Robin CliffordConor O'Neill (Keanu Reeves) is a drunk up to his neck in gambling debts. When he turns to investment banker buddy Jimmy Fleming (Mike McGlone, "The Brothers McMullen") for yet another loan, Jimmy pitches him a deal - coach a Cabrini Green Little League team to fulfill Jimmy's corporate pledge and he'll pay Conor $500 a week. Conor reluctantly agrees and is surprised by his own feelings for the kids he comes to know in "Hardball."
Screenwriter John Gatins ("Summer Catch," "Ready to Rumble") Hollywoodizes Daniel Coyle's book "Hardball: A Season in the Projects" and serves up an uneven "The Bad News Bears" hybrid. Conor serves more as symbolic outside masculine interest than effective sports coach and is forced to sway wildly to the plot's mechanics, turning his concern for the kids and romantic interest in their teacher Elizabeth Wilkes (Diane Lane) off and on like a faucet.
Conor's a lowlife who exists by gambling on and scalping tickets to local sporting events with his best friend Ticky Tobin (John Hawkes, "The Perfect Storm"). He uses his deceased dad's betting account to place another bet when his own account's being called in and loses again. Now he's being hunted by two bookies, yet uses Ticky to introduce him to a third.
When he finds himself the coach of the Kekambas, eight ten year olds and an underage mascot G-Baby (DeWayne Warren), Conor needs to make a deal with Miss Wilkes and a suspicious mom to help Kofi Evans (Michael Perkins) deliver a book report in order to have enough kids to play. Then Conor finds out his responsibilities also include getting his kids home safely after he callously sends asthmatic Jefferson (Julian Griffith) home after dark and the poor kid winds up in the hospital, beaten up by the ever present drug dealers and gang members outside his home. Although Conor lives in a rundown, inner city apartment, his eyes are opened to the violence of daily life in Chicago's projects. He begins to take a real interest in the kids whose sole joy is found on the baseball field.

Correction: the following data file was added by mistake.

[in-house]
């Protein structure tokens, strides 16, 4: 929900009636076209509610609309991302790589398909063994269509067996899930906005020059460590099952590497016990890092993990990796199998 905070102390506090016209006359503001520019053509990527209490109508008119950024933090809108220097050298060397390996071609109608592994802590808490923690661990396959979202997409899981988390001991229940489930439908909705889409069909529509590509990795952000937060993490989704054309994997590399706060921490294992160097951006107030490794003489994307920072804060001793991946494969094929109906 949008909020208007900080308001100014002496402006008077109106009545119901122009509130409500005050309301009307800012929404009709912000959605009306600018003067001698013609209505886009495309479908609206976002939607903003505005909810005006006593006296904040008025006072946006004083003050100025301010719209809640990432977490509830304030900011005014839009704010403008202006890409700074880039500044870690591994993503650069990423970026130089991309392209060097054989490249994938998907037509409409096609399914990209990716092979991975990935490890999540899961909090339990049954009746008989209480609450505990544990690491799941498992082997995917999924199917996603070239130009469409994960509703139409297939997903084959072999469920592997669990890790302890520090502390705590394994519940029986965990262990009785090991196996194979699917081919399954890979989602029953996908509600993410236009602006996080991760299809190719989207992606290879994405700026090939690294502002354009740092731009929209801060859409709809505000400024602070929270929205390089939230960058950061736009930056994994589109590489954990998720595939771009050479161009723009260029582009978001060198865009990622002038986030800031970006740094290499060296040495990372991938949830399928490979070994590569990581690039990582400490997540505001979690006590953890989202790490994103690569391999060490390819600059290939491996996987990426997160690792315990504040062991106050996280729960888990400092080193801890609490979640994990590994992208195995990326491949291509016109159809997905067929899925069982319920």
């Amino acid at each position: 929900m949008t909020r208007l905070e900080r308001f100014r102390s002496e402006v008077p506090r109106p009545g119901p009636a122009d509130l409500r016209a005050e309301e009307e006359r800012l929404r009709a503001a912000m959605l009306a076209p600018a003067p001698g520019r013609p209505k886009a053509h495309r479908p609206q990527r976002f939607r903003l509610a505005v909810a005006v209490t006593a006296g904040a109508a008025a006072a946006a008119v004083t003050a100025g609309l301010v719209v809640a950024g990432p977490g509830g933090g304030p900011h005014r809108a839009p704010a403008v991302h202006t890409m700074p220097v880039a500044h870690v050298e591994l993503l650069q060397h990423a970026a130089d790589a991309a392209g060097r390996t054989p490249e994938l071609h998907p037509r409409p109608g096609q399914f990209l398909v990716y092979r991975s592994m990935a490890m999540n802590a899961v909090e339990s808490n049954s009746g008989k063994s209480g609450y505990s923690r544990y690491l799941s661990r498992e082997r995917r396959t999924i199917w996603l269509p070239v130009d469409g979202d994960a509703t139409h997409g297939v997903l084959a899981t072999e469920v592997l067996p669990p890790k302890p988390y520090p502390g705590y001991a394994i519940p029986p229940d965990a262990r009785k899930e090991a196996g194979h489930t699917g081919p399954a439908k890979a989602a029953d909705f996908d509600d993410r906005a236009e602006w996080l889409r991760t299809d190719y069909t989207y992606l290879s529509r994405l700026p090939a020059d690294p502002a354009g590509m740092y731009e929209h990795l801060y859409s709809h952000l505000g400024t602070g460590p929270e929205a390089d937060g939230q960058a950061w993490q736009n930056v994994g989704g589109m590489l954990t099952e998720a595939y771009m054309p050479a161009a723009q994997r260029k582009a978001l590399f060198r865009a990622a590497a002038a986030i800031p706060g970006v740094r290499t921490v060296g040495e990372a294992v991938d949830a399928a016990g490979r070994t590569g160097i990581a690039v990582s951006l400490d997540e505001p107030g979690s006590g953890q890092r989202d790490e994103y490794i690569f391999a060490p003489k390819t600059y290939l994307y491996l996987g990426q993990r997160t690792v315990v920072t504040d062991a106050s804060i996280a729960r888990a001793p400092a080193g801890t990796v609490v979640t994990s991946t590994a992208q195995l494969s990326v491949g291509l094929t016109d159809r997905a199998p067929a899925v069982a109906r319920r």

Ironically, the Keanu Reeves who's accused of only being able to deliver 'whoas' and 'dudes' is more believable in roles such as the investment banker he (unbelievably) tries to pass himself off as here than the lowlife he's cast as. Reeves has charm to spare with the kids and Lane but fails to convince in his drinking, gambling scenes. The guy just exudes too much inner peace to ever seem truly desperate. Diane Lane is solid as the inner city teacher who takes an interest in the unlikely guy who's fired up her students.
The kids, all but two making their film debuts, are all naturals, with young DeWayne Warren a standout as the crowd pleasing G-Baby. Also good is A. Delon Ellis, Jr. as the silent star pitcher who needs the rhythm of The Notorious B.I.G.'s 'Big Poppa' rap on his walkman in order to win. D.B. Sweeney wears the false bravado and shifty eyes of a competing coach in the game for himself rather than his team.
"Hardball" is directed by Brian Robbins ("Varsity Blues") in a straightforward manner, although he yanks his lead too abruptly through emotional shifts (Conor's boorish behavior towards Elizabeth on their first date and later abandonment of his team just don't wash as handled here). The PG-13 rated film has been criticized for the bad language spouting from the mouths of its kids, but it would seem unnatural for these kids to speak otherwise.
Admirably, "Hardball" avoids schmarm and offers numerous crowd-pleasing moments, but it only delivers a base hit instead of hitting one out of the park.
Conor O'Neill (Keanu Reeves) is a gambling addict in way over his head to the local bookies, owing them thousands. His best friend from childhood, Jimmy Fleming (Mike McGlone), has bailed his buddy out of such fixes many times before, but this time is just too much. Instead of just giving Conor the cash, Jimmy makes a deal - $500 a week for 10 weeks. The only catch is, O'Neill has to coach an inner city Little League baseball team in "Hardball."